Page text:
I have a question. Do you think that Maeglin wanted Idril more just because he "loved" her or because she was the only heir to the throne of Gondolin? The book seems to suggest both, but what do you think?
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Elfeawen Lomiondil
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on: July 19, 2015 01:12
I think Maeglin loved Idril as truly as he was capable of, at least until his love turned to bitterness. In the Silmarillion, the first mention of Maeglin's attraction for Idril does not tie his feelings to her status but rather to the beauties and wonders of Gondolin.

"but thereafter he stood silent and watchful, for the bliss and splendour of Gondolin surpassed all that he had imagined from the tales of his mother, and he was amazed by the strength of the city and the hosts of its people, and the many things strange and beautiful that he beheld. Yet to none where his eyes more often drawn than to Idril the King's daughter, who sat beside him; for she was golden as the Vanyar, her mother's kindred, and she seemed to him as the sun from which all the King's hall drew its light." -Of Maeglin


Then the chapter concludes
"he loved the beauty of Idril and desired her, without hope."
Since marriage between first cousins was forbidden among the Eldar, marrying Idril would never have been a socially acceptable way to gain power whether or not Maeglin wanted the throne.

So my personal feeling is that when young Maeglin entered Gondolin he was totally overwhelmed. He had a isolated childhood raised on his mother's hero tales, forbidden to walk in daylight, dreaming of adventure and glory. Having known few Elves in his short life, let alone golden haired girls, his life was shockingly altered as he entered Elven society and the sun lit world. I think amid all the overwhelming splendor, Idril stood out as an embodiment of all that was new, promising and glorious to the child of the twilight. I think Maeglin fell in love with Idril before he fully comprehended who she was. Lady Idril, thank you for giving me an excuse to talk about one of my favorite characters!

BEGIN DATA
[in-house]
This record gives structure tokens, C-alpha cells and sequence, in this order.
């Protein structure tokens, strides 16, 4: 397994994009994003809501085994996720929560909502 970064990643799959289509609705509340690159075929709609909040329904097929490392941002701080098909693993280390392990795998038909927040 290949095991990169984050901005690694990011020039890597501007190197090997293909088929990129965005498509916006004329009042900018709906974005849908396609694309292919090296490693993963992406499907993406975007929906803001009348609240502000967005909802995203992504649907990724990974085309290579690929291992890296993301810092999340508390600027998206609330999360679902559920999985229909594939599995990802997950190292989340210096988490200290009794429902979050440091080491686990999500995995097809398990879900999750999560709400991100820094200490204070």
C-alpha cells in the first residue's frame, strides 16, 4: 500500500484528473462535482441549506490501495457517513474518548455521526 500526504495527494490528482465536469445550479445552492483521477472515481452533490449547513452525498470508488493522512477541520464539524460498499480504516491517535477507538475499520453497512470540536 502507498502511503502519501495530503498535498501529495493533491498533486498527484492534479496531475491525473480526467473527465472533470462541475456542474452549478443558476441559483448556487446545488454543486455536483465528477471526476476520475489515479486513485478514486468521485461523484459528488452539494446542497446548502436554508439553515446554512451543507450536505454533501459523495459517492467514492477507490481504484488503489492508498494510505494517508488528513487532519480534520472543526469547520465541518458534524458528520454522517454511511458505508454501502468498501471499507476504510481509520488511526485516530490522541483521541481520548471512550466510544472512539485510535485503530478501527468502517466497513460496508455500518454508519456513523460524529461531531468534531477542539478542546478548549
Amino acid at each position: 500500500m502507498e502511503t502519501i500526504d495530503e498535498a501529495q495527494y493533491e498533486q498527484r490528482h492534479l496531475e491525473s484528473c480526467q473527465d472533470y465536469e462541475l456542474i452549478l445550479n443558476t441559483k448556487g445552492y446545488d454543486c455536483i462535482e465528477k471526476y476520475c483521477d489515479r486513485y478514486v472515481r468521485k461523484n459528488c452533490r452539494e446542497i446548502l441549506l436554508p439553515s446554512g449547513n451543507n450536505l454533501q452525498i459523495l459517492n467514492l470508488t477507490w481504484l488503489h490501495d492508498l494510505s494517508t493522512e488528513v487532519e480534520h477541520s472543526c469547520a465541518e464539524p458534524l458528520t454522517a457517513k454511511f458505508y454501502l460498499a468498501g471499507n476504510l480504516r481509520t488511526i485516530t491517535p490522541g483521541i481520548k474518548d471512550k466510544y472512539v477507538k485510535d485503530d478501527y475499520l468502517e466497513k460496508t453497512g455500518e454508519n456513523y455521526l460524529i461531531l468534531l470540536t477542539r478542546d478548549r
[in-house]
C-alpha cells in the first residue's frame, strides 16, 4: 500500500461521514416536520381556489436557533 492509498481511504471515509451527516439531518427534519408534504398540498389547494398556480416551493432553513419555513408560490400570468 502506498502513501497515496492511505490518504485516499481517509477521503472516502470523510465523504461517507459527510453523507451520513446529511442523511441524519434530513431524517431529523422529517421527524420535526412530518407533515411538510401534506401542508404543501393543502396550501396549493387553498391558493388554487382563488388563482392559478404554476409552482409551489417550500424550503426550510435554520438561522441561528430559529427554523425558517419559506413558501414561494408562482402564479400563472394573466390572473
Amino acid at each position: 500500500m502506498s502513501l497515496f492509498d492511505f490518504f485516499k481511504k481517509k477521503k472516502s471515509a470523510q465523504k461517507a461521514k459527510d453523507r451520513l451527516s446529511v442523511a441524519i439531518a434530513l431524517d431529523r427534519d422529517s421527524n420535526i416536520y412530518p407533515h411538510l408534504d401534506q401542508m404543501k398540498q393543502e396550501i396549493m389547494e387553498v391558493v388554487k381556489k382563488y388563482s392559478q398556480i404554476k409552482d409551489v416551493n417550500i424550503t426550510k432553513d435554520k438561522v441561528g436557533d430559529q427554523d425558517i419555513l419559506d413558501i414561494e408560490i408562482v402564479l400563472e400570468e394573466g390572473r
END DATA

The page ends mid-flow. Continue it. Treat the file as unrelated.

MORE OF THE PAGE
"There shall be war between the Children of Iluvatar and the Ainu Melko. What if we perish in our quest? The dark halls of Vê be little worse than this bright prison" ~ Fëanor
Elthir
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on: July 19, 2015 09:40
If Tuor made it across the Sea and became sundered from the fate of men, wouldn't the same thing have happen to Bilbo, Frodo, and Sam?


But crossing into the West Over Sea did not change one's fate, nor give one the choice of kindred.

But in after days it was sung that Tuor alone of mortal Men was numbered among the elder race, and was joined with the Noldor, whom he loved; and his fate is sundered from the fate of Men.


And if considered certainly true, the fate of Tuor is characterized as yet another exception.

Túor weds Idril the daughter of Turgon King of Gondolin; and "it is supposed" (not stated) that he as an unique exception receives the Elvish limited "immortality": an exception either way.

JRRT, letter 153


[Edited on 07/22/2015 by Elthir]
The Lady Idril
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on: July 20, 2015 12:56
Elfeawen Lomiondil-
Thanks for your response! After reading the quotes sited I totally agree with you. It would seem as though Maeglin did actually "love" Idril (or what she stood for), but when she rejected him he became bitter. I found in "Of Maeglin" it says: